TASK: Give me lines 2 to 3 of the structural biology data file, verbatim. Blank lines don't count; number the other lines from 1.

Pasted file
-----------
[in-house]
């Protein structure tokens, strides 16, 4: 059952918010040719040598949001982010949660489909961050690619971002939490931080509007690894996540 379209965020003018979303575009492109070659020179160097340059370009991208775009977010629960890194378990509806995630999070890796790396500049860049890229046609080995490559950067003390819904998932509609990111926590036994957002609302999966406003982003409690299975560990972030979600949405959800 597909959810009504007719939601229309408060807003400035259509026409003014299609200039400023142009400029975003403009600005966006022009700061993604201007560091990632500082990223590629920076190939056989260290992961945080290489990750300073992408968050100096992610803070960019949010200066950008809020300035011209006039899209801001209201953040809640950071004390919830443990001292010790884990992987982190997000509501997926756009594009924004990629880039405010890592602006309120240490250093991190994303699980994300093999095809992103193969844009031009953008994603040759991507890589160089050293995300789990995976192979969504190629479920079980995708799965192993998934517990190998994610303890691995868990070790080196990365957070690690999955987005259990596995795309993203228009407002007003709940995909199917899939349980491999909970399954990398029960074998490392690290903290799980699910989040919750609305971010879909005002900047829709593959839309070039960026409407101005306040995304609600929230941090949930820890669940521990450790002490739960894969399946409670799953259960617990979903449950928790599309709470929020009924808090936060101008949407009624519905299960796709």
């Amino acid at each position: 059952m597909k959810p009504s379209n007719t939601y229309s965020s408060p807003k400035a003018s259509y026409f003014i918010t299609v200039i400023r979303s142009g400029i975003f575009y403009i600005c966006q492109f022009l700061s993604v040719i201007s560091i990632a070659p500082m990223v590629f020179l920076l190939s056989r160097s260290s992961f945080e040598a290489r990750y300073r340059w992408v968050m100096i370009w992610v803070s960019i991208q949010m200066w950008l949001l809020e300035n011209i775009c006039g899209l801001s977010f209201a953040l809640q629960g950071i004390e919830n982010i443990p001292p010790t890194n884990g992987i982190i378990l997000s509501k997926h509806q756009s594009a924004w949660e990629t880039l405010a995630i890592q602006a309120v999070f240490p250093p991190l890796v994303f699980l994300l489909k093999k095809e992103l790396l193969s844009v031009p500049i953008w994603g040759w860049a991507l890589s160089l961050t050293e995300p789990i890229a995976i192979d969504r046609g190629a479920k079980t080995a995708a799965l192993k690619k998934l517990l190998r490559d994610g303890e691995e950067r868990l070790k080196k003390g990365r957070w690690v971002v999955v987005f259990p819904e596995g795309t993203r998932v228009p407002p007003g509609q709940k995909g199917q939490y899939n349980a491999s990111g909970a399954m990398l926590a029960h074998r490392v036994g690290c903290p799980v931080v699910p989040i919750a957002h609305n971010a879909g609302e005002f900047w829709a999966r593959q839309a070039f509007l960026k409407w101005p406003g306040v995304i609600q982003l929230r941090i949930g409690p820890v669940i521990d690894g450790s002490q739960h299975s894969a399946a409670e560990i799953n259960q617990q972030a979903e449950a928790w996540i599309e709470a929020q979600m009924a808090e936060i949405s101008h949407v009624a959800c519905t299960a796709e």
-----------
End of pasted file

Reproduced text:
């Protein structure tokens, strides 16, 4: 059952918010040719040598949001982010949660489909961050690619971002939490931080509007690894996540 379209965020003018979303575009492109070659020179160097340059370009991208775009977010629960890194378990509806995630999070890796790396500049860049890229046609080995490559950067003390819904998932509609990111926590036994957002609302999966406003982003409690299975560990972030979600949405959800 597909959810009504007719939601229309408060807003400035259509026409003014299609200039400023142009400029975003403009600005966006022009700061993604201007560091990632500082990223590629920076190939056989260290992961945080290489990750300073992408968050100096992610803070960019949010200066950008809020300035011209006039899209801001209201953040809640950071004390919830443990001292010790884990992987982190997000509501997926756009594009924004990629880039405010890592602006309120240490250093991190994303699980994300093999095809992103193969844009031009953008994603040759991507890589160089050293995300789990995976192979969504190629479920079980995708799965192993998934517990190998994610303890691995868990070790080196990365957070690690999955987005259990596995795309993203228009407002007003709940995909199917899939349980491999909970399954990398029960074998490392690290903290799980699910989040919750609305971010879909005002900047829709593959839309070039960026409407101005306040995304609600929230941090949930820890669940521990450790002490739960894969399946409670799953259960617990979903449950928790599309709470929020009924808090936060101008949407009624519905299960796709």
């Amino acid at each position: 059952m597909k959810p009504s379209n007719t939601y229309s965020s408060p807003k400035a003018s259509y026409f003014i918010t299609v200039i400023r979303s142009g400029i975003f575009y403009i600005c966006q492109f022009l700061s993604v040719i201007s560091i990632a070659p500082m990223v590629f020179l920076l190939s056989r160097s260290s992961f945080e040598a290489r990750y300073r340059w992408v968050m100096i370009w992610v803070s960019i991208q949010m200066w950008l949001l809020e300035n011209i775009c006039g899209l801001s977010f209201a953040l809640q629960g950071i004390e919830n982010i443990p001292p010790t890194n884990g992987i982190i378990l997000s509501k997926h509806q756009s594009a924004w949660e990629t880039l405010a995630i890592q602006a309120v999070f240490p250093p991190l890796v994303f699980l994300l489909k093999k095809e992103l790396l193969s844009v031009p500049i953008w994603g040759w860049a991507l890589s160089l961050t050293e995300p789990i890229a995976i192979d969504r046609g190629a479920k079980t080995a995708a799965l192993k690619k998934l517990l190998r490559d994610g303890e691995e950067r868990l070790k080196k003390g990365r957070w690690v971002v999955v987005f259990p819904e596995g795309t993203r998932v228009p407002p007003g509609q709940k995909g199917q939490y899939n349980a491999s990111g909970a399954m990398l926590a029960h074998r490392v036994g690290c903290p799980v931080v699910p989040i919750a957002h609305n971010a879909g609302e005002f900047w829709a999966r593959q839309a070039f509007l960026k409407w101005p406003g306040v995304i609600q982003l929230r941090i949930g409690p820890v669940i521990d690894g450790s002490q739960h299975s894969a399946a409670e560990i799953n259960q617990q972030a979903e449950a928790w996540i599309e709470a929020q979600m009924a808090e936060i949405s101008h949407v009624a959800c519905t299960a796709e």